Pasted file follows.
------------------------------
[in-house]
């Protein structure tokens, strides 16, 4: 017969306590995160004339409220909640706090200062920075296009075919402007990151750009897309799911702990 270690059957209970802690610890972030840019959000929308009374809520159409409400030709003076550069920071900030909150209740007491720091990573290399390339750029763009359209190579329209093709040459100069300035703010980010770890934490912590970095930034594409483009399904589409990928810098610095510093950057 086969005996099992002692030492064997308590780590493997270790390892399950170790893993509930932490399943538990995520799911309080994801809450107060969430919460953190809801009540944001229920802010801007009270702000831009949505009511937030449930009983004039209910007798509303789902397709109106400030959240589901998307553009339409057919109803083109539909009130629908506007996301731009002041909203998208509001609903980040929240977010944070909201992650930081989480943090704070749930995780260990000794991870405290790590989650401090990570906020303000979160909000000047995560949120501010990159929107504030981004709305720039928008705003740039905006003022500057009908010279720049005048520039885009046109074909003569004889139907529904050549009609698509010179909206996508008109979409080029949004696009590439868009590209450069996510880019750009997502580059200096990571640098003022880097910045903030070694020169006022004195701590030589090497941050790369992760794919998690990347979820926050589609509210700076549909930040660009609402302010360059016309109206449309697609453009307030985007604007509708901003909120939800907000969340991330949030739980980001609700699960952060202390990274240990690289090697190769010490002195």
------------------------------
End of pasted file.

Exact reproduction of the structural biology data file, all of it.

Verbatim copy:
[in-house]
């Protein structure tokens, strides 16, 4: 017969306590995160004339409220909640706090200062920075296009075919402007990151750009897309799911702990 270690059957209970802690610890972030840019959000929308009374809520159409409400030709003076550069920071900030909150209740007491720091990573290399390339750029763009359209190579329209093709040459100069300035703010980010770890934490912590970095930034594409483009399904589409990928810098610095510093950057 086969005996099992002692030492064997308590780590493997270790390892399950170790893993509930932490399943538990995520799911309080994801809450107060969430919460953190809801009540944001229920802010801007009270702000831009949505009511937030449930009983004039209910007798509303789902397709109106400030959240589901998307553009339409057919109803083109539909009130629908506007996301731009002041909203998208509001609903980040929240977010944070909201992650930081989480943090704070749930995780260990000794991870405290790590989650401090990570906020303000979160909000000047995560949120501010990159929107504030981004709305720039928008705003740039905006003022500057009908010279720049005048520039885009046109074909003569004889139907529904050549009609698509010179909206996508008109979409080029949004696009590439868009590209450069996510880019750009997502580059200096990571640098003022880097910045903030070694020169006022004195701590030589090497941050790369992760794919998690990347979820926050589609509210700076549909930040660009609402302010360059016309109206449309697609453009307030985007604007509708901003909120939800907000969340991330949030739980980001609700699960952060202390990274240990690289090697190769010490002195």